The “Glacier Explorers” Tasman Glacier boat trip is the best value outdoor activity in New Zealand at $120/person or $95 for YHA members
Viewing the Tasman Glacier up close was one of the most anticipated parts of my 2nd journey to New Zealand’s South Island and it did not disappoint. Glacier Explorers is the only tour of its kind in New Zealand, and one of three in the world. Very few glaciers terminate into lakes and even fewer of these are accessible to the average person as Tasman Glacier is.
Their bus will take you from Mount Cook Village to the Tasman Glacier carpark. From there you’ll take an easy 20 minute walk along a flat gravel track with a great view of New Zealand’s snow capped Southern Alps.
Background Information about Glaciers
Glaciers are formed from snowfall that accumulates above the permanent snowline and packs into ice in the high catchment basins, or neves. They are rivers of ice – and icefalls are their waterfalls
Aoraki/Mount Cook National Park, and its neighbour Westland/Tai Poutini National Park are home to the biggest and best of New Zealand’s glaciers – 180 large and small glaciers in total.
Two thirds of the Southern Alps ice is found in these parks. About a quarter of the region lies above 2000 metres, the average latitude of the permanent snowline at this latitude. Westerly winds must rise upto 4000 metres to cross the Alps here so much of the rain carried by the winds falls in the form of snow.
Today, the Tasman Glacier is the largest and longest in New Zealand. Covering appx 100sq kilometres (including the terminal lake) it descends from peaks upto 3000metres high down 28 kilometres to the terminal moraines at 750metres above sea level.
The first row of sinkholes in the terminal region of the Tasman Glacier began to form in 1960. Others later appeared and they grew and merged to form the present large lake.
At current melt rates in about 50 years the terminal lake will extend up the valley as far as the end of the Malte Brun range and visitors will be able to take cruises to view what is left of the Hochstetter icefall.
Now that the terminal lakes have begun to enlarge they act as sediment traps and the debris that the glaciers tip into the rivers has been drastically reduced. With their sediment supply cut off, the rivers have begin to cut down into their channels and will continue until they run in deep terraced valleys.
Glacier Calving – A Stroke of Great Luck
I was very lucky because literally the day before I went on my Glacier Explorers trip a huge chunk of the Tasman Glacier “calved” (broke off) from the face of the glacier and fell into the lake where the Glacier Explorers boats could get really close to view this ice that hadn’t seen the light of day for several hundred years.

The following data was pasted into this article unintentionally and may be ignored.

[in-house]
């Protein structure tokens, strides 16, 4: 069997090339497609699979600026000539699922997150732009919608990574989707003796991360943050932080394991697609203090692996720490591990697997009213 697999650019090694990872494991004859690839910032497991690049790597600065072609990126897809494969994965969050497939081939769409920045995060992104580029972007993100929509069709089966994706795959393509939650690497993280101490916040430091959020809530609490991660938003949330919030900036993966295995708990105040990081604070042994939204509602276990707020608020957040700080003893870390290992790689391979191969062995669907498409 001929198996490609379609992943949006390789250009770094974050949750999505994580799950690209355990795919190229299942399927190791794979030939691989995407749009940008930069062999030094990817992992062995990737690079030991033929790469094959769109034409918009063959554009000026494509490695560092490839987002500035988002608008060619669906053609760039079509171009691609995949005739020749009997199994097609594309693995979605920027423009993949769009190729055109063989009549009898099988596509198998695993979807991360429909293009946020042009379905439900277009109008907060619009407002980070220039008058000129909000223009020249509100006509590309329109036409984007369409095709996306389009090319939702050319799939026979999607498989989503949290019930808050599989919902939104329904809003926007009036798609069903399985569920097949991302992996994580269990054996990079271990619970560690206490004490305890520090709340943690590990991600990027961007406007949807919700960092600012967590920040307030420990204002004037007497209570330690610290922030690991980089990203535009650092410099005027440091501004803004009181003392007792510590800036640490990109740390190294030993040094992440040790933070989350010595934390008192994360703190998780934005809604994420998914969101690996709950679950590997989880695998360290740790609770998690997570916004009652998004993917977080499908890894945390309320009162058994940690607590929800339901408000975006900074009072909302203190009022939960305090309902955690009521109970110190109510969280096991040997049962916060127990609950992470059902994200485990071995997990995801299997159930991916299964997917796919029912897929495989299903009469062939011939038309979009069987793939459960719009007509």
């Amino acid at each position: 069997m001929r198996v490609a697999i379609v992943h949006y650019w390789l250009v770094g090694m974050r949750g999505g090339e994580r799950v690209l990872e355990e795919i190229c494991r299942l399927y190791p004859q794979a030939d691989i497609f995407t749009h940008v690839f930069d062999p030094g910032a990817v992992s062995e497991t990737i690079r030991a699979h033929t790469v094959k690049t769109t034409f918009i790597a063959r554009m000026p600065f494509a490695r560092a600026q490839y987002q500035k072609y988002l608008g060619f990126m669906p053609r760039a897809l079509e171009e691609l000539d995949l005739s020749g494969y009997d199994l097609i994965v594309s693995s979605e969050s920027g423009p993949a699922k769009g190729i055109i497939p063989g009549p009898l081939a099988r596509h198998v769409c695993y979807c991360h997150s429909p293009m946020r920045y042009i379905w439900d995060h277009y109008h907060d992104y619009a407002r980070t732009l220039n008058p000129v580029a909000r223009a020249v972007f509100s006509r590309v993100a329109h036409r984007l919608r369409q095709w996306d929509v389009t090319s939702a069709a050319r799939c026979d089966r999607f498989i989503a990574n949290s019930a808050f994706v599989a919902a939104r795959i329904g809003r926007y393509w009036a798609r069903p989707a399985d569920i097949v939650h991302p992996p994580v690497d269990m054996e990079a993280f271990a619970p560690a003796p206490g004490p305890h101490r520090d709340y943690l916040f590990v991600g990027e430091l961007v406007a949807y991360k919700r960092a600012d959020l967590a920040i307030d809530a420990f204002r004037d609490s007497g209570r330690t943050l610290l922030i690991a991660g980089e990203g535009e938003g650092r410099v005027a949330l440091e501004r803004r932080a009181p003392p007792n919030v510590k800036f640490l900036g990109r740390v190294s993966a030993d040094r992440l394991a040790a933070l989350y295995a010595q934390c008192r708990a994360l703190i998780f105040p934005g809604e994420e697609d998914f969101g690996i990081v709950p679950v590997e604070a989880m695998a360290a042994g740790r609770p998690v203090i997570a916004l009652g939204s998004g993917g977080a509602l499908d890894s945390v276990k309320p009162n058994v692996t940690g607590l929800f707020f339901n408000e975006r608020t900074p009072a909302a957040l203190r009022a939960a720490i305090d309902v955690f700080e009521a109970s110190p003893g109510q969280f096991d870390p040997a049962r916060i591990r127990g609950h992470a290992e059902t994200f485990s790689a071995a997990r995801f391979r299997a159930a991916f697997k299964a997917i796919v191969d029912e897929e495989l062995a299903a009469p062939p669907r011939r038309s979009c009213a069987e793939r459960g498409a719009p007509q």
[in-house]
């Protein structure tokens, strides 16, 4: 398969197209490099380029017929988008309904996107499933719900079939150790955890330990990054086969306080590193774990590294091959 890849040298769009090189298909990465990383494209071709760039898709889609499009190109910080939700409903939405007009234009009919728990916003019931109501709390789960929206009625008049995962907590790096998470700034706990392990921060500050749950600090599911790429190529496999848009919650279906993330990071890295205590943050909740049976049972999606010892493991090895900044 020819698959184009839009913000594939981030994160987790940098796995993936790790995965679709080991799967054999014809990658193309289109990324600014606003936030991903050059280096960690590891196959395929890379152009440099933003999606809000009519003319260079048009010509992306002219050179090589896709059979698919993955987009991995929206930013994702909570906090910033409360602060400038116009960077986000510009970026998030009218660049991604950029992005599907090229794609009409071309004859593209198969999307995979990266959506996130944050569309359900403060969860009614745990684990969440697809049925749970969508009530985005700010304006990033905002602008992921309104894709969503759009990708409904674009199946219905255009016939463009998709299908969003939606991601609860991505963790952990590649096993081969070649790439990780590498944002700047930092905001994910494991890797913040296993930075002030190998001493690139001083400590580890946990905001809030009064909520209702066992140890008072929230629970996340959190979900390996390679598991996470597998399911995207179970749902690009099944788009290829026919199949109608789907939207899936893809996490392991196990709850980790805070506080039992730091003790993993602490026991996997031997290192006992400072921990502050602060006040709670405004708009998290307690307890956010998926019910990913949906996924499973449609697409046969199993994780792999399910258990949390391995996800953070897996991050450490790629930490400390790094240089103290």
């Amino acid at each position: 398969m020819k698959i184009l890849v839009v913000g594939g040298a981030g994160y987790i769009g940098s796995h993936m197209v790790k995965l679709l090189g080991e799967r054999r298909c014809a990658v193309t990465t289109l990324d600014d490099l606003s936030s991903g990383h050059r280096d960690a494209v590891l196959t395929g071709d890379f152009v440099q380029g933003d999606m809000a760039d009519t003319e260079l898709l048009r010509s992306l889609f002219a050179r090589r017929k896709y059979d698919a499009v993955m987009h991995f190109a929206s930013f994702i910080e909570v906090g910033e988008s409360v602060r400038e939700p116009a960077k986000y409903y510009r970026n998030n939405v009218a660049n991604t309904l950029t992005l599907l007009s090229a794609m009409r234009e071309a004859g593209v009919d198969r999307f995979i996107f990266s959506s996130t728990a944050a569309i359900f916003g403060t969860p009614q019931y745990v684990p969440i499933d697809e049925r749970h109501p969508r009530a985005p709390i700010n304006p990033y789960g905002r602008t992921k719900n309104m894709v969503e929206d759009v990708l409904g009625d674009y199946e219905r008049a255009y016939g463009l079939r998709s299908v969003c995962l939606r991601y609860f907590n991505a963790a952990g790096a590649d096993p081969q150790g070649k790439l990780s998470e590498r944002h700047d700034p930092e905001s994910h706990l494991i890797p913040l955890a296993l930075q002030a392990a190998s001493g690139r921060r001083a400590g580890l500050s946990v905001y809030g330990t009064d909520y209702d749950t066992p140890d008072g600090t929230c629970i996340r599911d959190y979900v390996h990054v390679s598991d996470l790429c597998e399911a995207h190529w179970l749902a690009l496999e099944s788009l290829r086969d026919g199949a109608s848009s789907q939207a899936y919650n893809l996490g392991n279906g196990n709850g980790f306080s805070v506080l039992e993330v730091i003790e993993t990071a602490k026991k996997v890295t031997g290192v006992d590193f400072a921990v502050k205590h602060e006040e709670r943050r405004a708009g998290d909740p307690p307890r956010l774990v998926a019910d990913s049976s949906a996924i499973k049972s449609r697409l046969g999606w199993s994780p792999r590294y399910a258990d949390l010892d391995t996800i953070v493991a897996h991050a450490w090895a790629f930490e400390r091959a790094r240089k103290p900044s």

A three metre tidal wave surging down Aoraki Mount Cook’s Terminal Lake was the first indicator of the largest single iceberg in 25 years calving directly from the Tasman Glacier terminal face yesterday (10 Feb 2009).
The giant slab of ice or ‘calf’, estimated to be 250m long by 250m wide by 80m high, plunged into the Terminal Lake in the early afternoon, the most significant single calving in the lake’s 25-year existence. A second iceberg about quarter of the size calved from the face shortly afterwards.
Glacier Explorers Operations Manager Bede Ward remarked : “Since the Terminal Lake began forming in 1973, the Tasman Glacier’s retreat has noticeably quickened because the lake is expanding all the time and is causing a more rapid melt of the terminal face. I think we may be looking at major calving from the terminal face as an annual event now”
source: Glacier Explorers media release
This event was so momentous that it managed to get 5minutes coverage on NZ Television news:
Tickets, Location, Appropriate Clothing
The Glacier Explrorers day trip operates from mid September until mid May (avoiding the Winter months). You can buy a Glacier Explorers ticket directly from their website for $120 but I suggest getting a YHA membership card and making the booking at any NZ YHA to get $25 discount per ticket, especially if you’re traveling with your family or with a group of friends.
When you buy a ticket you’ll be told what time the trip starts – you have to meet their bus at the Hermitage Hotel in Mount Cook Village which is a short walk from Mount Cook YHA where I stayed, appx 4hrs drive from Christchurch, 3.5 hrs drive from Queenstown or less than 2hrs drive from Lake Tekapo.
In total the trip should take about 3 hours return trip from Mount Cook Village including approximately 1.5 hours on the boat exploring the Tasman Glacier terminal lake and icebergs floating past.
Walking shoes are recommended as footwear of choice. It’s also suggested to wear layered clothing to cope with possible cold/hot/wet conditions, sunblock, hat & sunglasses as well as long pants.